Showing 1 - 25 of 237 comments
jamestv, I’m glad you posted this comment about the projection booth and its angle to the screen, because I remembered that from the one and only time I was ever in the Coronet (as I believe it was still called at that time) – which was to see a revival of “Ben-Hur” in a perfect print (I’m guessing it was a 35mm anamorphic job). There were parts of the picture that were slightly out of focus, I believe over on the far right-hand side, but it did not seem to detract from our enjoyment of the film. As I recall, the place was packed – this was in the summer of 1977.
jamestv, do you know anything about the Auto-Vista Drive-In owned by Mr. Rodriguez and referred to in the Boxoffice article posted by Tinseltoes? I had never heard of this theatre before reading this article. I don’t think it ever advertised in the Dallas papers, at least not consistently.
Oct 16, 1948 issue of Boxoffice states that the “new” Plaza, to be opened on McKinney near Haskell, has a target opening of December, 1948. Owner is listed as M.S. White, “well-known showman and businessman…”
Very interesting, Joe – thanks for reposting!
Can anyone comment on when the Melba vertical sign came down? It was still up as late as 1942.
drivein2001, I think you’re talking about three different Jefferson/SR 180 (the twin highways) drive-ins; the Jefferson Drive-In is the farthest east, in Oak Cliff. It was located on Jefferson Ave. and was always a single-screen, never a twin.
Moving along Jefferson toward Grand Prairie, you then come to the Twin Highways, originally a single-screen between the highways with entrances from either; eventually this one was twinned, giving its name a dual meaning, by simply building another screen/projection room on the lot immediately to the east. After being twinned, this theatre was advertised simply as the Twin Drive-In. It was never (officially, at least) named the Jefferson Twin, though that might have been a local casual reference, i.e. “the Twin on Jefferson.”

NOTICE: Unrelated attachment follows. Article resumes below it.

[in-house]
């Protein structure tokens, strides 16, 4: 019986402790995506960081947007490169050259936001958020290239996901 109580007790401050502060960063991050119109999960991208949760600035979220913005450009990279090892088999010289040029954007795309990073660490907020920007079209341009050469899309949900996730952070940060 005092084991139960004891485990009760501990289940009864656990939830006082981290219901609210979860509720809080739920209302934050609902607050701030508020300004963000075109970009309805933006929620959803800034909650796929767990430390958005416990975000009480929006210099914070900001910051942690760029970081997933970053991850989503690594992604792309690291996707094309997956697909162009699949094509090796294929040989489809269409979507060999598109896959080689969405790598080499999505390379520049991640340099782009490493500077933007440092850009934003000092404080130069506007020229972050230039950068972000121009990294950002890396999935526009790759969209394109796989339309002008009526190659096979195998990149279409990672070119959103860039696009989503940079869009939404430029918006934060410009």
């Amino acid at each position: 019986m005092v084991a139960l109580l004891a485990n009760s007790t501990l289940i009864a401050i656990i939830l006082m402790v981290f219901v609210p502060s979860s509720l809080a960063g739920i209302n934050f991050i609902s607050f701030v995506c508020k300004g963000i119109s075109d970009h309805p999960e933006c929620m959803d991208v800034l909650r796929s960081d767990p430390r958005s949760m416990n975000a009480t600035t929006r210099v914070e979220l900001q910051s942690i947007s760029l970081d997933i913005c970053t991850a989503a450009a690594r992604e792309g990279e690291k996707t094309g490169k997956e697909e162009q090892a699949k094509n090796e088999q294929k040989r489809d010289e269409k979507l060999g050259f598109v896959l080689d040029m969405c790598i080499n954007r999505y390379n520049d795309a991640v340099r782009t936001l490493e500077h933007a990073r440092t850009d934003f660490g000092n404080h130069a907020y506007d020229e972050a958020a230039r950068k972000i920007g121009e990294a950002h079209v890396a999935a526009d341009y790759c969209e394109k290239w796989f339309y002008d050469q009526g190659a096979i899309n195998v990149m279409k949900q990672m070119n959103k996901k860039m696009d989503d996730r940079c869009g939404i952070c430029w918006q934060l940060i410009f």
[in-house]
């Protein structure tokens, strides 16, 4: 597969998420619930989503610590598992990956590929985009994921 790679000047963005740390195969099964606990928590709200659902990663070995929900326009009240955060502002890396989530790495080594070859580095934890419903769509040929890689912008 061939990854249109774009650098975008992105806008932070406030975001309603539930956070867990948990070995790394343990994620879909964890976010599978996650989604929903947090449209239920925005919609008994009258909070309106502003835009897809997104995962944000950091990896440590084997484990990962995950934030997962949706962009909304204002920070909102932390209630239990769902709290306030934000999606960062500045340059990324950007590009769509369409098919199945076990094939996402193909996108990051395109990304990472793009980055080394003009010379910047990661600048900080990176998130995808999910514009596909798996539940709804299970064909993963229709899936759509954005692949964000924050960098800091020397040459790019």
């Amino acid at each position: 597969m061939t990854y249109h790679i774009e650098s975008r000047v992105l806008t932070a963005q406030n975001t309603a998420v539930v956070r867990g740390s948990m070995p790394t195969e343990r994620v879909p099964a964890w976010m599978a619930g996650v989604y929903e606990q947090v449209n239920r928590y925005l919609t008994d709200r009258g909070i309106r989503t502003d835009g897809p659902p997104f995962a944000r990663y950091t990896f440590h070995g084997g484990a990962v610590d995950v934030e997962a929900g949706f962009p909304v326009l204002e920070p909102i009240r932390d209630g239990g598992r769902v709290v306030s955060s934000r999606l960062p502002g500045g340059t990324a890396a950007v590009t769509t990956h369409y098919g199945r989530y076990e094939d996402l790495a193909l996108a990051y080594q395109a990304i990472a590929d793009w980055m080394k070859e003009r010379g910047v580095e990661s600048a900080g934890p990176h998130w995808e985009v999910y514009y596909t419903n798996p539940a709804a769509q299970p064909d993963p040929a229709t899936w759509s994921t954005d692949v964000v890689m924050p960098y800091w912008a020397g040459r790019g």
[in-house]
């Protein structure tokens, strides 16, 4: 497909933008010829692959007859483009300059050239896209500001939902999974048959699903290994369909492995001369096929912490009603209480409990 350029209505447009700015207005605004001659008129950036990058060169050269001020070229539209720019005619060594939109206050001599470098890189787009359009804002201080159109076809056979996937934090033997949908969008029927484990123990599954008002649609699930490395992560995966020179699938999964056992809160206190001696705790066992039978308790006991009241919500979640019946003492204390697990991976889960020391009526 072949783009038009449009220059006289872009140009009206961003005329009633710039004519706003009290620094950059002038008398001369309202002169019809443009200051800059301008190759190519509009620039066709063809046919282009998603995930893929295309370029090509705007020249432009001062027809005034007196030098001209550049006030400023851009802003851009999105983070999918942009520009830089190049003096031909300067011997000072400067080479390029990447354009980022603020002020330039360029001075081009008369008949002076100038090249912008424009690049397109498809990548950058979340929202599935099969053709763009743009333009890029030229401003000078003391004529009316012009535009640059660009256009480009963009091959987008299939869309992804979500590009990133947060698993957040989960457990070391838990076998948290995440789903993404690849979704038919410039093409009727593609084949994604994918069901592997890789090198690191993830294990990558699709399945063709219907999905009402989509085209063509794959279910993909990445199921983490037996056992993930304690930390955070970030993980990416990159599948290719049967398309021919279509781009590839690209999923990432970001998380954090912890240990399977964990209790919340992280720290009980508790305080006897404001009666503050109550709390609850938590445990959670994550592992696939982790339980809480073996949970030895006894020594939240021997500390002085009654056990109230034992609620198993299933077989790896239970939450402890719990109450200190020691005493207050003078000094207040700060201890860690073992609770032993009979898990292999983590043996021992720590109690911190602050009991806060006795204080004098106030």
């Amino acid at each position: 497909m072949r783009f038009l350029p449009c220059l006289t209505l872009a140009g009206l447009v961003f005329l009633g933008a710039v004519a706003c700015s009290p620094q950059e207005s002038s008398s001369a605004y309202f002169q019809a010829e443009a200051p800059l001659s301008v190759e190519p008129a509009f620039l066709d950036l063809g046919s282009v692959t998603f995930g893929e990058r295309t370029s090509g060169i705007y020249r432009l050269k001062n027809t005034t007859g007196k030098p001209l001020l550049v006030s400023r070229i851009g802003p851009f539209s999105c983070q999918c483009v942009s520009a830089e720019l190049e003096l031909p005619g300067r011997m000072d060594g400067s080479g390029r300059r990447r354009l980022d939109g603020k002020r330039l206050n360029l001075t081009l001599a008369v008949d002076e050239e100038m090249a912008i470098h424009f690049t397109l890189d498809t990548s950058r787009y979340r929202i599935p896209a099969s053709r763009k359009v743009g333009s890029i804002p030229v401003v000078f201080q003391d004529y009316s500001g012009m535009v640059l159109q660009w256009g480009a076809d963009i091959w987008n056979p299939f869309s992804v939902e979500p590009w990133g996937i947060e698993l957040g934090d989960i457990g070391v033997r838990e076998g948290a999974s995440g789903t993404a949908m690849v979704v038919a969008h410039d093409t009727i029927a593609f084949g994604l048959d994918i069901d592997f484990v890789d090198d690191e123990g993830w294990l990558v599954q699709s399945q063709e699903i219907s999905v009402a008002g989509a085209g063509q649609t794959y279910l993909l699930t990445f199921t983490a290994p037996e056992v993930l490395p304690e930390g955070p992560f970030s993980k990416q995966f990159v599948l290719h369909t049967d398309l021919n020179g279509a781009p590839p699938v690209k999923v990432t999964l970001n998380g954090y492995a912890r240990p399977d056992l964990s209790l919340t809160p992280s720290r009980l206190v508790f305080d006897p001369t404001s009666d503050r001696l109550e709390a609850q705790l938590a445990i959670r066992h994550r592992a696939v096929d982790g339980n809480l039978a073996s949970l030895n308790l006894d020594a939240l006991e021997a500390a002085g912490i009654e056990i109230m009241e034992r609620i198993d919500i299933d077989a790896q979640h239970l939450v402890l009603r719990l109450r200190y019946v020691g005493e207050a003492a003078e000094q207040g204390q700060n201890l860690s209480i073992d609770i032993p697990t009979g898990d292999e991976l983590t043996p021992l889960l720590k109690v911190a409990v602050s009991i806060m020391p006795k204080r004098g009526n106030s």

Continuing toward Grand Prairie, you then came to the East Main, originally built as the Chisholm Trail.
Finally, considerably farther into town, you’d come to the Century 4, originally built as the single-screen Downs.
The McLendons did, as you said, eventually acquire the Twin Highways, the Chisholm Trail, and the Downs. They advertised the Twin Highways as the Twin; the Chisholm Trail as the East Main; and the Downs as the Century 4.
glasspolish, you are so right about direction – east is right and west is left!
This theatre also hosts, in conjunction with Fathom Events and/or Turner Classic Movies, a Classic Films Series that features digitally-restored classic films, projected via a digital nation-wide feed; some auditoriums have had the screens enlarged so that they are almost wall-to-wall, and floor-to-ceiling, yet the Cinemark website does not list this venue as having their Next-Gen or XD auditoriums yet.
At any rate, projection and sound are absolutely first-rate.
Drive-In 1954: I plan to, as soon as I nail down the street address; of course, if you have that info, go ahead and establish a page. It can always be added to as more info comes in.
I plan to add the Fiesta (McAllen), the Buckhorn (Mission), the Pan Am (Edinburg), and another Edinburg Drive-In for which, so far, I can find no name but which was located in an orange grove east of town on SH 107. Drove past all these locations yesterday.
Chuck, funny story about the Valley (1971-2001). We had just moved to McAllen and it was still open; all that first year, I said “we’ve got to take the kids to a drive-in.” Never did.
One Saturday, we have to drive right past it to do some shopping in Mission. In fact, the freeway entrance is right by the drive-in. “Jurassic Park 3” is on the marquee. My wife and I agree “tonight’s the night.”
We tell the kids, and they’re all excited. Shopping in Mission takes all morning and all afternoon. We’re driving back home. We miss the exit – because the drive-in is gone! One morning & afternoon was all it took!